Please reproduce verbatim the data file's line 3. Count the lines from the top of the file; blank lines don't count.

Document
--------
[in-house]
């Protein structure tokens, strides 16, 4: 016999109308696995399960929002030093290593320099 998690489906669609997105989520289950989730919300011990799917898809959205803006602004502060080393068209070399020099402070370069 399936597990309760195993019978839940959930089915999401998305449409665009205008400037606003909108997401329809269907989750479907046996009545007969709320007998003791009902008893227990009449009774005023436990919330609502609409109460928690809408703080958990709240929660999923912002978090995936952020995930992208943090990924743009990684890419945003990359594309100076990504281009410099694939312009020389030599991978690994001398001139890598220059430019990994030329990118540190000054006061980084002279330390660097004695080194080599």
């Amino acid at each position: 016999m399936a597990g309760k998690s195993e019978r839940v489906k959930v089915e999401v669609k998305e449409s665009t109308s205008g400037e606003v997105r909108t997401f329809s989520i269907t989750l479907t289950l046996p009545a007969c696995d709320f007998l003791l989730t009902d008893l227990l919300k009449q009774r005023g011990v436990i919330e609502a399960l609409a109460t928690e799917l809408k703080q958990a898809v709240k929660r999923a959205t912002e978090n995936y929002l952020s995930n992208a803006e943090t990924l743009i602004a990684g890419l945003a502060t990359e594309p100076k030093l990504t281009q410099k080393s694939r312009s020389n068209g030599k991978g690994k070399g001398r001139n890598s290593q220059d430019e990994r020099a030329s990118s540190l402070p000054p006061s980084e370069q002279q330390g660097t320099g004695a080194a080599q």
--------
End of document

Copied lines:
């Amino acid at each position: 016999m399936a597990g309760k998690s195993e019978r839940v489906k959930v089915e999401v669609k998305e449409s665009t109308s205008g400037e606003v997105r909108t997401f329809s989520i269907t989750l479907t289950l046996p009545a007969c696995d709320f007998l003791l989730t009902d008893l227990l919300k009449q009774r005023g011990v436990i919330e609502a399960l609409a109460t928690e799917l809408k703080q958990a898809v709240k929660r999923a959205t912002e978090n995936y929002l952020s995930n992208a803006e943090t990924l743009i602004a990684g890419l945003a502060t990359e594309p100076k030093l990504t281009q410099k080393s694939r312009s020389n068209g030599k991978g690994k070399g001398r001139n890598s290593q220059d430019e990994r020099a030329s990118s540190l402070p000054p006061s980084e370069q002279q330390g660097t320099g004695a080194a080599q």